Kopernik, Mikolaj

1995/08/02 Azkune Mendia, Iñaki - Elhuyar Fundazioa | Kaltzada, Pili - Elhuyar Zientziaren Komunikazioa


This Polish astronomer was born on February 19, 1473 in Torun. After the death of his father, being young Copernicus, he studied in charge of his uncle bishop. In Krakow he began to study mathematics and drawing until in 1496 he moved to Italy. There he spent the season of Bologna and Padua until 1503, studying medicine, canon law and astronomy.

In the Italian environment, flavors questioned the traditional models of the universe. In the model of Hiparko and Ptolemy, for example, celestial bodies revolved around the Earth according to complex laws. But despite being mathematical expressions, the model did not serve to predict the position of the planets. The tables of King Alfonso X were the best in the previous centuries. Johan Müller Regio montanus introduced corrections to the tables, but they were only useful to some extent.

In Copernic's view, the tables to predict the position of the planets could be better calculated by taking the Sun as the center of the universe. Therefore, it had to be considered that the Earth was spinning around the Sun like all other planets.

The truth is that this idea was not new. Aristarchus, for example, had already released this idea in antiquity and Nicholas of Cusa also a few years ago.

However, Kopernik, in addition to providing the idea, developed the entire mathematical system to calculate the situation of the planets from this idea. To this end, it seems that Copernicus did not spend much time looking into the sky, since he did not dominate the field of astronomical observations. They say he never saw the planet Mercury, closer to the Sun.

The Copernic system solved many problems in the movement of the planets. In the new system, the orbits of Mercury and Venus were no more than a certain distance from the Sun seen from Earth, since both planets were closer to the Sun than Earth. On the other hand, the Earth rotated to an orbit smaller than Martitz, Jupiter and Saturn, so it was ahead of the latter, which seemed to go back in space.

In addition, the precesion of the equinoxes discovered by Hiparco could be explained differently. The full celestial sphere did not have to turn in the Copernicus system. The Earth was the one that rotated on its axis and the axis itself described two conical surfaces around its center.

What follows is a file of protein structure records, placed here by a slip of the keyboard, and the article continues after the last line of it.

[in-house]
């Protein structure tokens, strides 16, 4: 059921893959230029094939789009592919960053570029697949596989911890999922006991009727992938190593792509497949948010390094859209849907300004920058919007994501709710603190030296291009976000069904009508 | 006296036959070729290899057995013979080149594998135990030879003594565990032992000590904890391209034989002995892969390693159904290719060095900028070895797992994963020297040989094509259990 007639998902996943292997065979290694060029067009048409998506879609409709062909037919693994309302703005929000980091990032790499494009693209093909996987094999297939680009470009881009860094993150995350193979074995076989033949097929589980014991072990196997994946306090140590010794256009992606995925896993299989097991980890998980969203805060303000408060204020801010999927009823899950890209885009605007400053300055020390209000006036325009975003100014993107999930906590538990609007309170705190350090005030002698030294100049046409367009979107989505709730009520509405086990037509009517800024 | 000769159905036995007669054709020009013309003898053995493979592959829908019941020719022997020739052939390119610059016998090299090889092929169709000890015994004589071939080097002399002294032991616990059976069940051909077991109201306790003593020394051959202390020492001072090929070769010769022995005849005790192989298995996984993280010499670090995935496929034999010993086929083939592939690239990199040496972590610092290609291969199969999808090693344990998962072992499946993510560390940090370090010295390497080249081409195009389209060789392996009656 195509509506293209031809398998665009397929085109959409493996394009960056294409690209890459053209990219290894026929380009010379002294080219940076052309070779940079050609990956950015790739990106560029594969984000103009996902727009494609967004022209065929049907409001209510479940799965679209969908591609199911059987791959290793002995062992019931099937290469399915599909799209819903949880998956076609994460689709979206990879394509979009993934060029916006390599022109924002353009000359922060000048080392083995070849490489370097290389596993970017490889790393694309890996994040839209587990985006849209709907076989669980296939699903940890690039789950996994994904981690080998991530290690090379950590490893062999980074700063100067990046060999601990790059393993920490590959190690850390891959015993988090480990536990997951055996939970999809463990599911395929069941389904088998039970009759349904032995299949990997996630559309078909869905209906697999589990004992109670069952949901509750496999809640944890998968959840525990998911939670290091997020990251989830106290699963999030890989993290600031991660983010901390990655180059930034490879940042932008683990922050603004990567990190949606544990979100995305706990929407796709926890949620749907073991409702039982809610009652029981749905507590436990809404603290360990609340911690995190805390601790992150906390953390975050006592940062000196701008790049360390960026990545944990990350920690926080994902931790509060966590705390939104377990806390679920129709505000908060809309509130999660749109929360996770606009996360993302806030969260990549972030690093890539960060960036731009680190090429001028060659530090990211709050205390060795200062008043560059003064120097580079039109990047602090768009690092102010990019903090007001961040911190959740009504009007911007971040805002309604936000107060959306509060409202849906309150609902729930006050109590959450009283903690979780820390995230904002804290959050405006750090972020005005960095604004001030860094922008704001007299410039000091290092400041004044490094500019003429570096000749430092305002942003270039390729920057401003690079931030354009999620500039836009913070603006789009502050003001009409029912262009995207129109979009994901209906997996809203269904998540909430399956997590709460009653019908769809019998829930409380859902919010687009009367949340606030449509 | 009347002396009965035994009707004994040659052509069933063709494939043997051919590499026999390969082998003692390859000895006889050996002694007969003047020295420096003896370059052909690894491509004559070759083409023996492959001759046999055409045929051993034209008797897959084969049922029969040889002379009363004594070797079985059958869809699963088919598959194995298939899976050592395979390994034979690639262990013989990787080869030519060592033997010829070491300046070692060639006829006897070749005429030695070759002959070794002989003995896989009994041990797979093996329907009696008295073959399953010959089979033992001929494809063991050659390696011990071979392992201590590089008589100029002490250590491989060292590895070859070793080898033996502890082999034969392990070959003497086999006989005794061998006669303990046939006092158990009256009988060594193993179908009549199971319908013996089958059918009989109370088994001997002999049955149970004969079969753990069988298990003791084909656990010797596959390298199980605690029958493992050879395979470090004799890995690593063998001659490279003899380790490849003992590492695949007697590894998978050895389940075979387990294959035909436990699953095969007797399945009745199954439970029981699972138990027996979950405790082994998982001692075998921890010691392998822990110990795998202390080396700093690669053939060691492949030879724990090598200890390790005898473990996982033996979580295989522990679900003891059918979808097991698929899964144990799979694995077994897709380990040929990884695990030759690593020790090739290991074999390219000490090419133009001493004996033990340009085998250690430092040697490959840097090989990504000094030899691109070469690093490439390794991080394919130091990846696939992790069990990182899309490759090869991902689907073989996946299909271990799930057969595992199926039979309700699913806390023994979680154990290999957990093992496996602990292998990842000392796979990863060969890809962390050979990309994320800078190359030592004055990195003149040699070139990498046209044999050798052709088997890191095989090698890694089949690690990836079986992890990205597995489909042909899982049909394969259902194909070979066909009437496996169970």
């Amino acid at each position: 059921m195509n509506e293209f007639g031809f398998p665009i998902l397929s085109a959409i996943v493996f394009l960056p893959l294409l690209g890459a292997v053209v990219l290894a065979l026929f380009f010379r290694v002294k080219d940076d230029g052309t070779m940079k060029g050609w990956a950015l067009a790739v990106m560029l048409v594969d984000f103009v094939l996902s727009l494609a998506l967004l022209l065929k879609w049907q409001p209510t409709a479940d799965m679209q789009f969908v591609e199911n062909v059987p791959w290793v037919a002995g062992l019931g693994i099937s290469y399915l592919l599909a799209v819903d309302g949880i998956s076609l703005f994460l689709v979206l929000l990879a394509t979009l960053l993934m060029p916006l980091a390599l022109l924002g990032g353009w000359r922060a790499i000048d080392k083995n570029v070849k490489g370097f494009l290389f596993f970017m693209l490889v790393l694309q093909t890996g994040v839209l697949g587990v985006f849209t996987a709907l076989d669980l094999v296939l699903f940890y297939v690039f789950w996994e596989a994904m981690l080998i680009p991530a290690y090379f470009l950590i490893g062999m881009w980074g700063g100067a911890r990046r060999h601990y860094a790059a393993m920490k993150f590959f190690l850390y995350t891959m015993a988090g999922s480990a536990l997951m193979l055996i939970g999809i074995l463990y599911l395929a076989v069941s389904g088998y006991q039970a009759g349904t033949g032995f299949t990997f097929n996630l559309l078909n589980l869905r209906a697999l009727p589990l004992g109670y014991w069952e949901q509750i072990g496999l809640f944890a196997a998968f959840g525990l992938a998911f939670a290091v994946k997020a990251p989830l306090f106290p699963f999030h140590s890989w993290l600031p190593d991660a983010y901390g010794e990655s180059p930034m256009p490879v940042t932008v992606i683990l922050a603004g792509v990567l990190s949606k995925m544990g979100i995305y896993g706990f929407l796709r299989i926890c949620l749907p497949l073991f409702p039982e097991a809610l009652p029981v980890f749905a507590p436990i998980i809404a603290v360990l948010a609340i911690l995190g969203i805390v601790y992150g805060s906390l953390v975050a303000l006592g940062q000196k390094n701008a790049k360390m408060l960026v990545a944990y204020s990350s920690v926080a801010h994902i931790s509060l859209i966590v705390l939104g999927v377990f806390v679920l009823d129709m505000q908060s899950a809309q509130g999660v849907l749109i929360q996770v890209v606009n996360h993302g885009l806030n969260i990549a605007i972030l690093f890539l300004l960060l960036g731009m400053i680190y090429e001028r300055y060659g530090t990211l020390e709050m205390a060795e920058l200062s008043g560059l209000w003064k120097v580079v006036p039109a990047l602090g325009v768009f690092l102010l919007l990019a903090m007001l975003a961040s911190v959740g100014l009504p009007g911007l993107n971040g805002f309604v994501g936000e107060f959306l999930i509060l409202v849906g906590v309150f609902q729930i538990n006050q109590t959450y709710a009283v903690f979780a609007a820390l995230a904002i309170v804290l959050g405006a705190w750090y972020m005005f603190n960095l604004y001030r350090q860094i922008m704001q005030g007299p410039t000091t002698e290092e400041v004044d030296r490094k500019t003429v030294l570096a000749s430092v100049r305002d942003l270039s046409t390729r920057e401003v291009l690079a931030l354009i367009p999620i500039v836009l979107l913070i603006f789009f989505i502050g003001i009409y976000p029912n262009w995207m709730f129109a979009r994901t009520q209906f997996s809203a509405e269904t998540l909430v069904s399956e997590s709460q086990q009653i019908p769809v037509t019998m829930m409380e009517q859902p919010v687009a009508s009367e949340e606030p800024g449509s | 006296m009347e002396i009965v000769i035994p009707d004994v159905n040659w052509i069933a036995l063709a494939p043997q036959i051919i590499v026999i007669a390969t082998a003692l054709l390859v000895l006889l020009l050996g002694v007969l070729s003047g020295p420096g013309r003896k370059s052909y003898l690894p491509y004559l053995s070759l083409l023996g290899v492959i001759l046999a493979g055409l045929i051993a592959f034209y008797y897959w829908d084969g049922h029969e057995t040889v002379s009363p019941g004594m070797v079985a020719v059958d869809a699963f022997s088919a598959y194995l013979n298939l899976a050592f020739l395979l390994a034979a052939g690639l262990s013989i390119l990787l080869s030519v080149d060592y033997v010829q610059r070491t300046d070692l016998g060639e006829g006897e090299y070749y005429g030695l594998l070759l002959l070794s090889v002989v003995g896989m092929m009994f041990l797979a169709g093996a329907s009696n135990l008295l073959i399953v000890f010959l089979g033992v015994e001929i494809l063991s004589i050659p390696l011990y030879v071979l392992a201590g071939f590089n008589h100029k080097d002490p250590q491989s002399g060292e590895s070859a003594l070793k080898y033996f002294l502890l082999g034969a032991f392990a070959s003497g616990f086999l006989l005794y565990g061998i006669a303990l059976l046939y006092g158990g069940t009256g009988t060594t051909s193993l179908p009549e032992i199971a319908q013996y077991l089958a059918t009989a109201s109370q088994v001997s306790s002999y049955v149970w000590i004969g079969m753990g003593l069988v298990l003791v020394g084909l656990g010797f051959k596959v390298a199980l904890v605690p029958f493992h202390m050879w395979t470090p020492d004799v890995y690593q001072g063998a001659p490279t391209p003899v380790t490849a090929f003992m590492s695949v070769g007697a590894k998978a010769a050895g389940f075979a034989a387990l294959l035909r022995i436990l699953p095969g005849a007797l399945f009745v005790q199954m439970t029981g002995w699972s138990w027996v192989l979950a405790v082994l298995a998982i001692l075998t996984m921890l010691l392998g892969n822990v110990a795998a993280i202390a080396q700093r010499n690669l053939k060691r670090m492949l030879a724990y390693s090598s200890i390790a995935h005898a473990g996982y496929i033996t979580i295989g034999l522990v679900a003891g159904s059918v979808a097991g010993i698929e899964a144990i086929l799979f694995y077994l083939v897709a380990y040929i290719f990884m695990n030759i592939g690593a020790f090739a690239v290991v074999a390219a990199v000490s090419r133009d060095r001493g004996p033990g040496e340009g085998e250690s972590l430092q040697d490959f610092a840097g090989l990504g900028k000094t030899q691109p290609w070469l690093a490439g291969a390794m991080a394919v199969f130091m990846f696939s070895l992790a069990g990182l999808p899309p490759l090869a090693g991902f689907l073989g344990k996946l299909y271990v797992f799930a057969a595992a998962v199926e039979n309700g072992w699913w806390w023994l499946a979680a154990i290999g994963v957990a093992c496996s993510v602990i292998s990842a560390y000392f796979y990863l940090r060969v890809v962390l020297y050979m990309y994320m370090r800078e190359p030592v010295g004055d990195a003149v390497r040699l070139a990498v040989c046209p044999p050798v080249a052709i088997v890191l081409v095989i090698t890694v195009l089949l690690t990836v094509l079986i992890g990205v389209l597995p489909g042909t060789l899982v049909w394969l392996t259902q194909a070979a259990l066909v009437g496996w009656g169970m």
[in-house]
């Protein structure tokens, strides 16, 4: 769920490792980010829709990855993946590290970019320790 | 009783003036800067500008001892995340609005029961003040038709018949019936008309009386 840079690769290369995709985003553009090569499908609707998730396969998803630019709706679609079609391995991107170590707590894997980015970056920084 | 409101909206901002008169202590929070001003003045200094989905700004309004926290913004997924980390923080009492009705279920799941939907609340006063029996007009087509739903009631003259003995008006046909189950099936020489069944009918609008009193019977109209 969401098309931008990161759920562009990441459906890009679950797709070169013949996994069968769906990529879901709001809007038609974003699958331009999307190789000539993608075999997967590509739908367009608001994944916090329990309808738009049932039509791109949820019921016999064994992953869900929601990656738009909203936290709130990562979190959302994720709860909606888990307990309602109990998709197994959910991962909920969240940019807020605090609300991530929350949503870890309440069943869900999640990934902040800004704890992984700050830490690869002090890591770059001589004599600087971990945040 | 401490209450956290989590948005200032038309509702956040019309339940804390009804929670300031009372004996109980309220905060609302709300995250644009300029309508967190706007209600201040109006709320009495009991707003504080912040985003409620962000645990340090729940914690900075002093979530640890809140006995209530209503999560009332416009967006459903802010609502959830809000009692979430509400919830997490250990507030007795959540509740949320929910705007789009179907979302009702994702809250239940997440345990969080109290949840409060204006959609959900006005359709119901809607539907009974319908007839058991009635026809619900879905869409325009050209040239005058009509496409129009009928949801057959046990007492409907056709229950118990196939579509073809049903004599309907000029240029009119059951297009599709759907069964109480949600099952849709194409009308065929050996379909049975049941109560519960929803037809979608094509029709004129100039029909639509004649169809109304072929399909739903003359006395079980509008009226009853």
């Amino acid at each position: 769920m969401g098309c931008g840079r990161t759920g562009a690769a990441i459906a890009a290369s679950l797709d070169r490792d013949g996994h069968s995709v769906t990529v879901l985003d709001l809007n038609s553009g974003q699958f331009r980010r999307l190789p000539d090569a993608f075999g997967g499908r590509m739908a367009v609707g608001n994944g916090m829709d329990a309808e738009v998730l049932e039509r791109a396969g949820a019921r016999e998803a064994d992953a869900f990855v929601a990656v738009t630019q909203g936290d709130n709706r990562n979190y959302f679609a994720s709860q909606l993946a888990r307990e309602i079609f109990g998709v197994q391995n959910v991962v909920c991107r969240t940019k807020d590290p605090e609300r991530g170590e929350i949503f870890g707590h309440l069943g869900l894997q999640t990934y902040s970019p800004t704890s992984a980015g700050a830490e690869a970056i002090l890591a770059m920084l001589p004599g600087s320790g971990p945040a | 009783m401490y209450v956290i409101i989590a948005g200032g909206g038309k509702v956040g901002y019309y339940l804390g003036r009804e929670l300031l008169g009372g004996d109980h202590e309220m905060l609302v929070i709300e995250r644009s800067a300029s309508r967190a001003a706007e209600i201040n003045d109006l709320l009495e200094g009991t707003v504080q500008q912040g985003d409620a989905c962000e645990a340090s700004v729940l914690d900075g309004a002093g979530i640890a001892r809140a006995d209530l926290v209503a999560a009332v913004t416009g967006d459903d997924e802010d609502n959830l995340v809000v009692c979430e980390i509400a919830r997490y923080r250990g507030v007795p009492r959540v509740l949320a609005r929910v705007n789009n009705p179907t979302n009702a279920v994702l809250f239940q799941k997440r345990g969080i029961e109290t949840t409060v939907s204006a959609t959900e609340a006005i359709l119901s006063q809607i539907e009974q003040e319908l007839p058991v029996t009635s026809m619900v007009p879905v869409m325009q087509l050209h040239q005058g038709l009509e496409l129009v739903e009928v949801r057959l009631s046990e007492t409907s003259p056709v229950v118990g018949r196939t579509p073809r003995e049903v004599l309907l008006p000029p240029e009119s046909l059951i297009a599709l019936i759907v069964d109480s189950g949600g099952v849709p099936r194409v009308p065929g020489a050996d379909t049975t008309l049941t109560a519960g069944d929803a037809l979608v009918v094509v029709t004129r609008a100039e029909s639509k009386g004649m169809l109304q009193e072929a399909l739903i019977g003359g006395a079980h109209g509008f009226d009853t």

For Copernik, celestial spheres were very far from the Earth and their position did not affect the movement of the Earth. Therefore, the Copernic system not only served to calculate the positions of the planets, but also to calculate what they have right now (also to calculate what the Earth has).

However, there were some problems because Copernic considered circles the orbits of the planets and that the aforementioned problems were considered elliptic half a century later, that Kepler would solve.

Copernicus produced a book in which he expressed his entire system, but did not dare to publish it because he thought the Earth had movement.

In 1503 he returned to Poland and appointed his uncle as bishop zeal canon in the cathedral of Frauenburg. But no priest was ordained. He was a doctor of his uncle and also worked in the administration (especially after the death of his uncle).

Meanwhile, he summarized his ideas in a manuscript called Commentariolus and had a great esteem among European flavors. The mathematician Rheticus asked Koperniki to publish his book. Rheticus offered to supervise and comb the book.

Unfortunately, Rheticus had to leave the city and leave the book to a Lutheran shepherd to review it. Luther did not support Copernic's ideas and the Lutheran pastor put the prologue to the book, claiming that Copernic's doctrine did not alter the existing theories at all. He said that the tables of the planets only served to facilitate their use.

This prologue made the book lose its value and Copernic's lama staggered for many years believing that the prologue had been made by him (Kepler, in 1609, clarified who the prologue was).

The book of Copernic was published in 1543 and it is said that on the day of his death he was taught his first number. He died in Frauenburg (now Frombork) on May 24, 1543.